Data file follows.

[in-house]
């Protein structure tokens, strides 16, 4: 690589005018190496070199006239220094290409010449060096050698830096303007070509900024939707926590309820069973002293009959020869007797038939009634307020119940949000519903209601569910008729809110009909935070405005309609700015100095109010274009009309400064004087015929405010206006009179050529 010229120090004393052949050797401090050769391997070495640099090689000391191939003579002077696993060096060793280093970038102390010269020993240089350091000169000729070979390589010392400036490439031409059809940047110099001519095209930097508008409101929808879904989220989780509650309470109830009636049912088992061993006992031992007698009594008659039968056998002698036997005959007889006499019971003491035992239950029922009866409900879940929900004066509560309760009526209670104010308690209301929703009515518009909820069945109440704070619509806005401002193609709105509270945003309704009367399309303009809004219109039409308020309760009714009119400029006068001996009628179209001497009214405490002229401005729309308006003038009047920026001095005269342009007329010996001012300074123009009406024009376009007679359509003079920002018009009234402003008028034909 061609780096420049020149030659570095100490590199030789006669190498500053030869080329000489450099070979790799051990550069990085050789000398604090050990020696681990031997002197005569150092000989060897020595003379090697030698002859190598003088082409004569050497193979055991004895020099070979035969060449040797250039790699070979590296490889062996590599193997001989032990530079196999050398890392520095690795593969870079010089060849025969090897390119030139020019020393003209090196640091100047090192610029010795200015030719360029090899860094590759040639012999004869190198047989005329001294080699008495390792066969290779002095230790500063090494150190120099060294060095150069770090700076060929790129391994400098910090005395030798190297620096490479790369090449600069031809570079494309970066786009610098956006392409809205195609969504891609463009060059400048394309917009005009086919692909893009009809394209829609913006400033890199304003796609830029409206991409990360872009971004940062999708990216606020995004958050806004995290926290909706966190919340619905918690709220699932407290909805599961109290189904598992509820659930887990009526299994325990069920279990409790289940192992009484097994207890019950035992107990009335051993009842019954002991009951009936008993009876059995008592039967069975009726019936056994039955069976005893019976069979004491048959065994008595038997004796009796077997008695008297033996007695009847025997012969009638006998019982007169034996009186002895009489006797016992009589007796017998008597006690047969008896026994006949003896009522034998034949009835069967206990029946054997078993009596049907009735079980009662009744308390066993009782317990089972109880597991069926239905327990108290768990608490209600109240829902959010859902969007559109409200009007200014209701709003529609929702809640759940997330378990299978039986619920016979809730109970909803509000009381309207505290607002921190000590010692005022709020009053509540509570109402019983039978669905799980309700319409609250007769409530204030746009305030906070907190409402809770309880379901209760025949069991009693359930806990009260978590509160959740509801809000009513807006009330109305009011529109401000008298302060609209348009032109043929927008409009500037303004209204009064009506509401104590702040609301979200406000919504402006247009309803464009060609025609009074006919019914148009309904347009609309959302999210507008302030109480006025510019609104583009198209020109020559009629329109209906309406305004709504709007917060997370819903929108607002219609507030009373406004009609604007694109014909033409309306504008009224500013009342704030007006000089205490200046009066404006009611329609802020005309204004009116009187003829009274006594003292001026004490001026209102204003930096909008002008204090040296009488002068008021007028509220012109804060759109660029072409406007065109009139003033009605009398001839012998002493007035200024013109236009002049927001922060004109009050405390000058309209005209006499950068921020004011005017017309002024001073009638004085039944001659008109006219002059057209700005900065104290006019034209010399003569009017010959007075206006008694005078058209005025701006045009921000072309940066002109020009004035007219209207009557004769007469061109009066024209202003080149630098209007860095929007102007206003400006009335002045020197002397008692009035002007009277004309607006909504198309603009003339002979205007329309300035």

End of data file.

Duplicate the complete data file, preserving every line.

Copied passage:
[in-house]
């Protein structure tokens, strides 16, 4: 690589005018190496070199006239220094290409010449060096050698830096303007070509900024939707926590309820069973002293009959020869007797038939009634307020119940949000519903209601569910008729809110009909935070405005309609700015100095109010274009009309400064004087015929405010206006009179050529 010229120090004393052949050797401090050769391997070495640099090689000391191939003579002077696993060096060793280093970038102390010269020993240089350091000169000729070979390589010392400036490439031409059809940047110099001519095209930097508008409101929808879904989220989780509650309470109830009636049912088992061993006992031992007698009594008659039968056998002698036997005959007889006499019971003491035992239950029922009866409900879940929900004066509560309760009526209670104010308690209301929703009515518009909820069945109440704070619509806005401002193609709105509270945003309704009367399309303009809004219109039409308020309760009714009119400029006068001996009628179209001497009214405490002229401005729309308006003038009047920026001095005269342009007329010996001012300074123009009406024009376009007679359509003079920002018009009234402003008028034909 061609780096420049020149030659570095100490590199030789006669190498500053030869080329000489450099070979790799051990550069990085050789000398604090050990020696681990031997002197005569150092000989060897020595003379090697030698002859190598003088082409004569050497193979055991004895020099070979035969060449040797250039790699070979590296490889062996590599193997001989032990530079196999050398890392520095690795593969870079010089060849025969090897390119030139020019020393003209090196640091100047090192610029010795200015030719360029090899860094590759040639012999004869190198047989005329001294080699008495390792066969290779002095230790500063090494150190120099060294060095150069770090700076060929790129391994400098910090005395030798190297620096490479790369090449600069031809570079494309970066786009610098956006392409809205195609969504891609463009060059400048394309917009005009086919692909893009009809394209829609913006400033890199304003796609830029409206991409990360872009971004940062999708990216606020995004958050806004995290926290909706966190919340619905918690709220699932407290909805599961109290189904598992509820659930887990009526299994325990069920279990409790289940192992009484097994207890019950035992107990009335051993009842019954002991009951009936008993009876059995008592039967069975009726019936056994039955069976005893019976069979004491048959065994008595038997004796009796077997008695008297033996007695009847025997012969009638006998019982007169034996009186002895009489006797016992009589007796017998008597006690047969008896026994006949003896009522034998034949009835069967206990029946054997078993009596049907009735079980009662009744308390066993009782317990089972109880597991069926239905327990108290768990608490209600109240829902959010859902969007559109409200009007200014209701709003529609929702809640759940997330378990299978039986619920016979809730109970909803509000009381309207505290607002921190000590010692005022709020009053509540509570109402019983039978669905799980309700319409609250007769409530204030746009305030906070907190409402809770309880379901209760025949069991009693359930806990009260978590509160959740509801809000009513807006009330109305009011529109401000008298302060609209348009032109043929927008409009500037303004209204009064009506509401104590702040609301979200406000919504402006247009309803464009060609025609009074006919019914148009309904347009609309959302999210507008302030109480006025510019609104583009198209020109020559009629329109209906309406305004709504709007917060997370819903929108607002219609507030009373406004009609604007694109014909033409309306504008009224500013009342704030007006000089205490200046009066404006009611329609802020005309204004009116009187003829009274006594003292001026004490001026209102204003930096909008002008204090040296009488002068008021007028509220012109804060759109660029072409406007065109009139003033009605009398001839012998002493007035200024013109236009002049927001922060004109009050405390000058309209005209006499950068921020004011005017017309002024001073009638004085039944001659008109006219002059057209700005900065104290006019034209010399003569009017010959007075206006008694005078058209005025701006045009921000072309940066002109020009004035007219209207009557004769007469061109009066024209202003080149630098209007860095929007102007206003400006009335002045020197002397008692009035002007009277004309607006909504198309603009003339002979205007329309300035």